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Updated On: Sunday, 15 July 2018
Development Issues

Eradicating Poverty

Content by: South-South News

17 October 2016, New York, USA | South-South News — The International Day for the Eradication of Poverty (October 17) was commemorated at the United Nations with a forum entitled “Moving from humiliation and exclusion to participation: Ending poverty in all its forms.”

“The 17th of October is a special day for people around the world because it recognizes that the people living in poverty are the ones leading the fight against extreme poverty,” said Mariyamou Drammeh, one of the event’s co-hosts. “The commemoration organized on this day provides an important opportunity to publicly acknowledge the ongoing efforts and daily struggle of people living in poverty. All these gatherings, people living in poverty, and people from all walks of life meet in equal dignity and mutual respect.”

UN Deputy Secretary-General Jan Eliasson noted, “Poverty is both a cause and a consequence of modernization and social exclusion. To fulfill the promise of the 2030 Agenda to leave no one behind, we must address the exclusion of people living in poverty.” He added, “Exclusion, humiliation, and frustration are powerful drivers of social unrest, violence, and radicalization. In extreme cases, this leads to the violence extremism that are plaguing so many parts of the world, as we know. That is why our strategy for combatting violence extremism must tackle root causes.”


The forum was organized by the UN, the governments of France and Burkina Faso, and several non-governmental organizations including the International Movement ATD Fourth World and the NGO Committee for Social Development.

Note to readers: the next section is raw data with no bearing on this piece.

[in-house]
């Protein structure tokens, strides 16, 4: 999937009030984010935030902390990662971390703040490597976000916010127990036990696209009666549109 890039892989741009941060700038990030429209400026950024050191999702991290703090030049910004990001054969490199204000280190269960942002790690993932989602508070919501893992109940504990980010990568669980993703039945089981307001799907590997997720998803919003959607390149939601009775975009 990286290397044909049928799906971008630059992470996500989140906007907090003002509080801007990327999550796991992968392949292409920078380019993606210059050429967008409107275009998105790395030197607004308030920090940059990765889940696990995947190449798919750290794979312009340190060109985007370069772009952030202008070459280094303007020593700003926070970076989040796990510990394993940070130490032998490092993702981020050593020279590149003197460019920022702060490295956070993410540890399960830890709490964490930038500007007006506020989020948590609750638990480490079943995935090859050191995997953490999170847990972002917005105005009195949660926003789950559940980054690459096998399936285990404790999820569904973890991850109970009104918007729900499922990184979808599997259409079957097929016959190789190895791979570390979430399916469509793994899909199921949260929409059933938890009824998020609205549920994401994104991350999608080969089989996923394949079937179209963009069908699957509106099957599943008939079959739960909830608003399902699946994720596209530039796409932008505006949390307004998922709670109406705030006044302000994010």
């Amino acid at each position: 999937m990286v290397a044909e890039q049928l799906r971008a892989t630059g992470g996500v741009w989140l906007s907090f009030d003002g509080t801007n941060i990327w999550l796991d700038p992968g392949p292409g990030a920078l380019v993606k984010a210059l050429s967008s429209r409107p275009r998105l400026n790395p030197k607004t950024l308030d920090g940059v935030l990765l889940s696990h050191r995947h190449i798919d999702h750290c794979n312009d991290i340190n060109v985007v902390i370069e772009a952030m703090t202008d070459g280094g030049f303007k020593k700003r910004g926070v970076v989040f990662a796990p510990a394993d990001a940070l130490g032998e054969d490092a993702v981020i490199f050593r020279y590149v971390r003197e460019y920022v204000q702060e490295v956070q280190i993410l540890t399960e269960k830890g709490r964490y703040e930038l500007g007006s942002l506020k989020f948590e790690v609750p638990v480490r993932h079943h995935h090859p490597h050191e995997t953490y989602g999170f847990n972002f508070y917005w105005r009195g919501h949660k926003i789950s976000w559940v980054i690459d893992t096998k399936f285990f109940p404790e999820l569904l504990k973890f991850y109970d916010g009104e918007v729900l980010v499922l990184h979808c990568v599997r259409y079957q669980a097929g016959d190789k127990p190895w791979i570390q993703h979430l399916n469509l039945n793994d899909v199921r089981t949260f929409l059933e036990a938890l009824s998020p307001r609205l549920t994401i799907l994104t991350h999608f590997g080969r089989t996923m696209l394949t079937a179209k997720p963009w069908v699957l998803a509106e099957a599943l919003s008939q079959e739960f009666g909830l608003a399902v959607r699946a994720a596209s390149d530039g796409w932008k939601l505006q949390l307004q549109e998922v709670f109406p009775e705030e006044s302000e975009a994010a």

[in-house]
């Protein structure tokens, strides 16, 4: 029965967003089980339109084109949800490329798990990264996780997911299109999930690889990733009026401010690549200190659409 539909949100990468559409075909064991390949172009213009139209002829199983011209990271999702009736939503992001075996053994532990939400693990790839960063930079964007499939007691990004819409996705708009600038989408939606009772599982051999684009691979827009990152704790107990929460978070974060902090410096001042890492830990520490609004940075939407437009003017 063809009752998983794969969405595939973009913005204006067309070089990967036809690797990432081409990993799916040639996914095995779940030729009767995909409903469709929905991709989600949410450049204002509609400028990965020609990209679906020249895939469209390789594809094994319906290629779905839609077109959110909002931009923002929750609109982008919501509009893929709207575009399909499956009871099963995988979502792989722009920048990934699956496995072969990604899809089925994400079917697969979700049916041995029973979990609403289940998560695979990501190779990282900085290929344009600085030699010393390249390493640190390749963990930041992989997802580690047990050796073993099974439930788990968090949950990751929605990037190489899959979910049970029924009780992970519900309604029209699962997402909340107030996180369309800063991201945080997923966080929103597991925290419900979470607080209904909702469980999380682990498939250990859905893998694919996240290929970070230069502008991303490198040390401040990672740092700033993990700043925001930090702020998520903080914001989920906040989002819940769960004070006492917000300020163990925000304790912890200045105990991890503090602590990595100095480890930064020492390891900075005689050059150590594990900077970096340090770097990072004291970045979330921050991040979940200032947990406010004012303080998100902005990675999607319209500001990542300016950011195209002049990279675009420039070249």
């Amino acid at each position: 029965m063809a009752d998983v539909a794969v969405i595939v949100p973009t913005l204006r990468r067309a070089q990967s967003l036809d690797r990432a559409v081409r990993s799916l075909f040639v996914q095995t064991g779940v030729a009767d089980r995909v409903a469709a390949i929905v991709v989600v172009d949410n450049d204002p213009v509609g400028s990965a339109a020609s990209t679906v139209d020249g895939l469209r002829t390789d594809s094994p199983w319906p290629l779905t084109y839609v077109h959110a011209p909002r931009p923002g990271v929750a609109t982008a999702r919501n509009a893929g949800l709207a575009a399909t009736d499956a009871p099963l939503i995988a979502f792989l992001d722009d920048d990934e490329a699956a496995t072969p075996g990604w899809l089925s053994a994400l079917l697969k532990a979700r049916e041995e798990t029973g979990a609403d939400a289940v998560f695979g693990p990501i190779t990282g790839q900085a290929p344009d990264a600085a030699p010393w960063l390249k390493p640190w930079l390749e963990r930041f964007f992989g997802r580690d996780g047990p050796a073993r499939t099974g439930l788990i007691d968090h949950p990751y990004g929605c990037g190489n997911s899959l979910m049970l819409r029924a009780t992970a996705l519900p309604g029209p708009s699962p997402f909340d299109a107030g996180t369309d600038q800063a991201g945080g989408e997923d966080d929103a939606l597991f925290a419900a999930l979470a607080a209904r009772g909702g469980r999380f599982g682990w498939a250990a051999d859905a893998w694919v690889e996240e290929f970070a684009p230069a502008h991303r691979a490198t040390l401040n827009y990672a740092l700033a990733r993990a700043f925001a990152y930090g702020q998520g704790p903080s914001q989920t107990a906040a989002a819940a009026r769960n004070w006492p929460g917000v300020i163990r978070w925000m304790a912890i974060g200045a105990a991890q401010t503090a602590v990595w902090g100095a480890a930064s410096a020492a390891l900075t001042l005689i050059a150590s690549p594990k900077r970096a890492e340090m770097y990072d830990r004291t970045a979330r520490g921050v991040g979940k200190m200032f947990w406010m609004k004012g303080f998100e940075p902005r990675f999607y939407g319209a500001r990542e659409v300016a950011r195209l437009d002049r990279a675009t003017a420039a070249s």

We have observed an increase in poverty in both the developing and developed countries,” said Yemdaogo Eric Tiare, Burkina Faso’s ambassador to the United Nations, “People who are poor are sometimes socially excluded and are unable to contribute to the economic, social, cultural, and political lives of their communities. We all understand that poverty is extreme in view of its complexity and its multi-dimensional character. All of us – states, partners, UN organizations – must redouble our efforts in order to achieve Goal One of the Sustainable Development Agenda. That is to saying eliminating poverty in all its forms, everywhere in the world.”

The forum also heard from the poor and advocates for the poor. Kimberly Tyre, a Parent Advocate at the Child Welfare Organizing Project (USA), said, “If you educate parents and learn from their knowledge, expertise and experience, you can come to the table and collaborate and work with others to see what we all can do… If you are poor, you are not going to be at the table and if you get to the table, you’ve got to know what you are talking about because they won’t think you’re credible because you are poor. You can talk from your personal experience, but it has to be facts. And if you’re poor, you need to come to the table otherwise people will not know that you exist.”

Human Rights Activist Patrick Lubin noted, “What sort of society do we live in? How can we accept going on like that, without doing anything? The real problem is cowardice, injustice and selfishness. People look and do nothing. Each person needs to feel concerned. Not doing anything is a violation of human rights. It’s criminal negligence.”



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